Jewish Big Brothers Agency Expands Services to Include Negro Children
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Jewish Big Brothers Agency Expands Services to Include Negro Children

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The Jewish Big Brothers Association of Boston is marking its 50th anniversary with an expansion of its services for the first time to the black community with referrals for black children being received and assignments to help them underway. Another innovation, according to president Arthur I. Zich, is an experimental Little Sister program in which coeds from local colleges serve as companions to girls in homes where there is a Big Brother-Little Brother relationship in effect.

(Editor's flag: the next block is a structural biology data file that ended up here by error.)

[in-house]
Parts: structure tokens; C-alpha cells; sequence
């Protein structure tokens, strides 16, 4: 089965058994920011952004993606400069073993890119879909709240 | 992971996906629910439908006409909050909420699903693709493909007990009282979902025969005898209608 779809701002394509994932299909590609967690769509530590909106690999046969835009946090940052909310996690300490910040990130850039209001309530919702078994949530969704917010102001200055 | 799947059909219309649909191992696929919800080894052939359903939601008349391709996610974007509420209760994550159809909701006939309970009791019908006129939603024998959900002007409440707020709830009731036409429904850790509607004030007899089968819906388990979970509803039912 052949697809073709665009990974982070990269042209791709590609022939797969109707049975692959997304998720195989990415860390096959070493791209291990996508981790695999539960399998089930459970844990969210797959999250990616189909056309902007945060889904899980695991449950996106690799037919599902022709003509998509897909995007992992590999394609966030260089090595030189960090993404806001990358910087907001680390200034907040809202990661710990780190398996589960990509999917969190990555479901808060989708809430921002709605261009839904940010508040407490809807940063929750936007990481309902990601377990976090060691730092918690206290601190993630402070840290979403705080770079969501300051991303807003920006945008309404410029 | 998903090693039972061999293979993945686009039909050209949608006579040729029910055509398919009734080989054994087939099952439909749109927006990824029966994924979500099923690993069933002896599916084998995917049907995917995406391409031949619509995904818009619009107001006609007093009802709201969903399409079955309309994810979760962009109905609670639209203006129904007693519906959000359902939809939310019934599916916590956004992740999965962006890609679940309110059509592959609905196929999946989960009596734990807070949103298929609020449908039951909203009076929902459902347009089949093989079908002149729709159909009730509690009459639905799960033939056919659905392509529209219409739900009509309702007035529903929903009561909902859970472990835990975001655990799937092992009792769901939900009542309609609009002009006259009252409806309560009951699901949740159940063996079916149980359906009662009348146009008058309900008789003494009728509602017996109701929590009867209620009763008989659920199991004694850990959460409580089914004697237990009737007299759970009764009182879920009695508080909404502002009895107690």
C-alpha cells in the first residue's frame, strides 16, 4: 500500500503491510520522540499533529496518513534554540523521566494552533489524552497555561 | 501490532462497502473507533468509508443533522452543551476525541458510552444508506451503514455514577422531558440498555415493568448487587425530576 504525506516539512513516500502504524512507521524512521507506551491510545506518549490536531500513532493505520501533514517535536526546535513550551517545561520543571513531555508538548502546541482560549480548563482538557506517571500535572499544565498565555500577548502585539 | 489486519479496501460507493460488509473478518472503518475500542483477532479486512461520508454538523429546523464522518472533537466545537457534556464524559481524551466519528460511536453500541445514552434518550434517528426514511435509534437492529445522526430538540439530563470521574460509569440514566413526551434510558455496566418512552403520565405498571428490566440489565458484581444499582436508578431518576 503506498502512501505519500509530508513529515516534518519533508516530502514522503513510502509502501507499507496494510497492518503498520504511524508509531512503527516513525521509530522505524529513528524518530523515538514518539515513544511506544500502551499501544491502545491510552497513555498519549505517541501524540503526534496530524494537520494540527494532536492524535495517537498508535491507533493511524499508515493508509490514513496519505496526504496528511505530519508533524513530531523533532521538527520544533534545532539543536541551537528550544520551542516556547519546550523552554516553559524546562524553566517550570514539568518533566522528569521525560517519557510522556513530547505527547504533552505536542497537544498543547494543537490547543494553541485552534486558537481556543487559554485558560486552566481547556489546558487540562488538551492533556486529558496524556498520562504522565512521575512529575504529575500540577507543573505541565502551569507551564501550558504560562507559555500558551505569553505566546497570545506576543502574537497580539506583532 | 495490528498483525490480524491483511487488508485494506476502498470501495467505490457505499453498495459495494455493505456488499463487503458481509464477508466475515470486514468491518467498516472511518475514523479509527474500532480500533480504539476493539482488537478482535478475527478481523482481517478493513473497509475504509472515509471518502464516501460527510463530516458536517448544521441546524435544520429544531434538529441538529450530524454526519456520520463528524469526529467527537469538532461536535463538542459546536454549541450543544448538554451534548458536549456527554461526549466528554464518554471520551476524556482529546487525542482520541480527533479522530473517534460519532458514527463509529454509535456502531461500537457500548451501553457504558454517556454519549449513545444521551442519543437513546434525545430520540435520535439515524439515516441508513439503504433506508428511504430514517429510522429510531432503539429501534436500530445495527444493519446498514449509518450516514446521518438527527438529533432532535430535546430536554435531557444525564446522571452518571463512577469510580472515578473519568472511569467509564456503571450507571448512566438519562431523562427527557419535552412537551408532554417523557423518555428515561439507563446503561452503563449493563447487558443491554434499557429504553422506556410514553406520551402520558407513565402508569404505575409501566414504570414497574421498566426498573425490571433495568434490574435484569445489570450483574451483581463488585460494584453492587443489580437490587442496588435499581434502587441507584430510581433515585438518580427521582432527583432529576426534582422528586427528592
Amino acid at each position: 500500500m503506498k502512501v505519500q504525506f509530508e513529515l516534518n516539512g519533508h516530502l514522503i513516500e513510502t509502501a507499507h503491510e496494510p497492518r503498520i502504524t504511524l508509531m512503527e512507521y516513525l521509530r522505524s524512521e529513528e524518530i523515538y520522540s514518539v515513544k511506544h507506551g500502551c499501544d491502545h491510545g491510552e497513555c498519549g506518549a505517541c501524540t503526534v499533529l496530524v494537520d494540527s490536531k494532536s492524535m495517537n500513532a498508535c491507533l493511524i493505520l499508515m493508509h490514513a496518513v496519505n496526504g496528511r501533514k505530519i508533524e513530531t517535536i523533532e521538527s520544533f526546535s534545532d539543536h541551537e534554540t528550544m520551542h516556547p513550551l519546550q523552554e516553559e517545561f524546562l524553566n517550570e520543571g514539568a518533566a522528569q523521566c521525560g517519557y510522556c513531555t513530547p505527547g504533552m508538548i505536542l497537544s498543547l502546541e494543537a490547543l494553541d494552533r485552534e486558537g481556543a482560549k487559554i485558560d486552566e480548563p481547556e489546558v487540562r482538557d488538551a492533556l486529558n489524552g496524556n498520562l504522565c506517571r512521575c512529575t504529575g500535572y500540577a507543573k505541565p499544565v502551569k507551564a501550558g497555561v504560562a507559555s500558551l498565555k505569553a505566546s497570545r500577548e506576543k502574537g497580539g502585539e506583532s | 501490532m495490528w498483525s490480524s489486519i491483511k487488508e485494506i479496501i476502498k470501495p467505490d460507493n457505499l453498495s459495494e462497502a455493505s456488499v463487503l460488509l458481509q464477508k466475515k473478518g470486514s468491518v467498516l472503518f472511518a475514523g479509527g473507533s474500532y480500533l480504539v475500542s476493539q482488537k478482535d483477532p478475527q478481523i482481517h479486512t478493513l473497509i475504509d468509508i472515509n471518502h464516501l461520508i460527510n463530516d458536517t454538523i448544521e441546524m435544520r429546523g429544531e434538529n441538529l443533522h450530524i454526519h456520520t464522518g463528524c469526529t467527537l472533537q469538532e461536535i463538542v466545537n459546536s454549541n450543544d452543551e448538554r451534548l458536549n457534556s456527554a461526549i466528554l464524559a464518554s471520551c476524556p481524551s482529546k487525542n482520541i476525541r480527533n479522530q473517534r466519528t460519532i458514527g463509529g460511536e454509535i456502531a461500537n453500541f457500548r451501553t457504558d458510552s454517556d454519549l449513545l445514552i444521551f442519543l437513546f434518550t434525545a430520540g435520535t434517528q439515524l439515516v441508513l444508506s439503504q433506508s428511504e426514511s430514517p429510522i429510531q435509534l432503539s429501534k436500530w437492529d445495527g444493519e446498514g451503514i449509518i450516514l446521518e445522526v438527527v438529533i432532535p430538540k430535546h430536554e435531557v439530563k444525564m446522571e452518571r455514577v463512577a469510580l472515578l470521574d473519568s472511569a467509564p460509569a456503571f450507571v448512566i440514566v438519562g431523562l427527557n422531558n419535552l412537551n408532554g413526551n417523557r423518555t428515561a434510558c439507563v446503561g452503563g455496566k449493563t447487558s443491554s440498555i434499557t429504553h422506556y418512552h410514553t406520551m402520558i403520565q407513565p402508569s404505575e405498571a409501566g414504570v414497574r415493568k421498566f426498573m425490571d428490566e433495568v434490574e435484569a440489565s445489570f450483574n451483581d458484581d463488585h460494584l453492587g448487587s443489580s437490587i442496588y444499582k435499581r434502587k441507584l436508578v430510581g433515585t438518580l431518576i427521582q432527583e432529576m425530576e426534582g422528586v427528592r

The JBBA, a constituent of the Combined Jewish Philanthropies of Boston, has provided service during the past year to an average of 120 boys each month and has 135 volunteer Big Brothers, either as active participants or in the process of evaluation for assignments. Its principal function continues to be providing volunteer Big Brothers for fatherless boys. It also has a court service as an adjunct to its main function. The program includes not only counseling services to the fatherless boys and his mother but also discussion groups for mothers, as well as psychological testing and psychiatric consultation where the need is indicated. The agency also provides financial help for the Little Brothers seeking to advance their education.

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